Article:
cally in the past years. Changes have been driven by
customer demand to stay connected and to enjoy var-
ious applications in their cars. Infotainments systems
have attracted the interest of big technology compa-
nies like Google and Apple, and both companies have
developed new platforms for cars–Android Auto and
CarPlay, respectively. This innovation is expected to
lead to growth of connected cars. This growth is not
unlike the transition of cell phone use for calling and
texting to their widespread use of innovative func-
The number of accidents related to cell phone
use while driving has increased dramatically in recent
years. According to a study from the National Safety
Council in the USA (National Safety Council, 2013),
nearly 26 percent of all crashes involve drivers talk-
ing and texting on cell phones. One key advantage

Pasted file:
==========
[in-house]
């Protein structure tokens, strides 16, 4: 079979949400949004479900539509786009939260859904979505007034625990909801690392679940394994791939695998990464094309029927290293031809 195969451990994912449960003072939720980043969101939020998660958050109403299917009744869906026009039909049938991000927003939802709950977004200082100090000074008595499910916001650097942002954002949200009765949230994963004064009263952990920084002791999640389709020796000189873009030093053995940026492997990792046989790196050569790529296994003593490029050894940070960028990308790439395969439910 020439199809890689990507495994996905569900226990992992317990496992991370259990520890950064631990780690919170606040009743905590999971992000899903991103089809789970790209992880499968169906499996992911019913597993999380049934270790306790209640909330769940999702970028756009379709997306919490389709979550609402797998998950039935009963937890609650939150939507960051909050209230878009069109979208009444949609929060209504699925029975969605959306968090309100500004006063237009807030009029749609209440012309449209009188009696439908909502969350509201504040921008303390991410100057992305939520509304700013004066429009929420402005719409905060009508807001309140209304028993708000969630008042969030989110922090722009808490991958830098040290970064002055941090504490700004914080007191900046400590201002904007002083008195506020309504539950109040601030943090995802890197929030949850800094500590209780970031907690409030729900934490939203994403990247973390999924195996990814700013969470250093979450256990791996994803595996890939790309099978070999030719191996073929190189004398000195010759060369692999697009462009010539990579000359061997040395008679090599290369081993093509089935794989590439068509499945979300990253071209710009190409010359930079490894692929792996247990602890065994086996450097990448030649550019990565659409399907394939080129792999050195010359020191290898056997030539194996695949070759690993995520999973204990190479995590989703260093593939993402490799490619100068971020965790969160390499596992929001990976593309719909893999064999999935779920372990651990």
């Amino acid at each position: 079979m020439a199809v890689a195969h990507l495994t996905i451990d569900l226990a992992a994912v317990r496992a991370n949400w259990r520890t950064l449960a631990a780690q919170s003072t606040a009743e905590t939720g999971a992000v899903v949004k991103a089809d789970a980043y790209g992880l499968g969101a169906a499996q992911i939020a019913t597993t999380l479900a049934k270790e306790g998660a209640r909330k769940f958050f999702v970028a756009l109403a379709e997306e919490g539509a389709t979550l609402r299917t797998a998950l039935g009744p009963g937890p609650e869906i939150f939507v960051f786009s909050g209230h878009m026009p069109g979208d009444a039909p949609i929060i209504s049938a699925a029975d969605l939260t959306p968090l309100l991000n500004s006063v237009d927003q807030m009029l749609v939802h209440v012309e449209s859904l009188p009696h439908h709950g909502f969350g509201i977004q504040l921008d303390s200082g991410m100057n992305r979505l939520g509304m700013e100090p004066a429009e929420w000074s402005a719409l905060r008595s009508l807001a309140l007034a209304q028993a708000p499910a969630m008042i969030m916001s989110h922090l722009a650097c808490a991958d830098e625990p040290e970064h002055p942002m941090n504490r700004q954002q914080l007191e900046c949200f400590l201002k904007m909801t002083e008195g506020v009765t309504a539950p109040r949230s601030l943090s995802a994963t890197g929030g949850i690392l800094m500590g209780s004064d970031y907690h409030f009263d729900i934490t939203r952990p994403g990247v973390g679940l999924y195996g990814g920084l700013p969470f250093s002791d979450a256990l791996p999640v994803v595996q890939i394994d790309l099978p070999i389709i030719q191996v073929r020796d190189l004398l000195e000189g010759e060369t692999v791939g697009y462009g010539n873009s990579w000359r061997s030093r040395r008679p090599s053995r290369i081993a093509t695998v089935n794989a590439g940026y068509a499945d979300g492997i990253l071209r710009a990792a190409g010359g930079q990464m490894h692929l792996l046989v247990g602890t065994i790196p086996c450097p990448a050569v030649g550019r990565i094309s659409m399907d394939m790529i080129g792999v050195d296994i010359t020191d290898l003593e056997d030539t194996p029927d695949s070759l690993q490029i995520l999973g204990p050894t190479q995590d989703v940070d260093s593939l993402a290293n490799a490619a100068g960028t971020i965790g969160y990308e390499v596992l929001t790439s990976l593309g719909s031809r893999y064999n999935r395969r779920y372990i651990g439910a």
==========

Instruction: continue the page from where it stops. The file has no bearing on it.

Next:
of new infotainment systems is that seamless integra-
tion of new functions utilizing wireless connections is
expected to reduce the number of accidents resulting
from cell phone use while driving.
A number of wireless systems have rapidly mi-
grated into the automotive industry in recent years as
a part of infotainment systems. WLAN
, Bluetooth
and Kleer (Kleer, 2007) are among the most widely
used in the 2.4 GHz ISM band. Bluetooth is used
mainly for hands-free calling and music streaming,
while Kleer is used for high quality music stream-
ing. WLANs are used to provide Internet connec-
tivity for vehicle passengers using a shared connec-
tion to cellular networks. The WLAN use in cars is
not restricted to Hotspots, several applications rely
on WLAN–like screen mirroring using Wi-Fi direct
Notably, Android auto and CarPlay functions will use
WLAN, Wi-Fi and 802.11 will be used interchangeably
in this paper
It was standardized by IEEE as 802.15.1, now it is man-
aged by Bluetooth special interest group (SIG)
Called also Wi-Fi P2P
Mourad, A., Kalaa, M., Refai, H. and Hoeher, P.
IEEE 802.11 Systems in the Automotive Domain: Challenges and Solutions.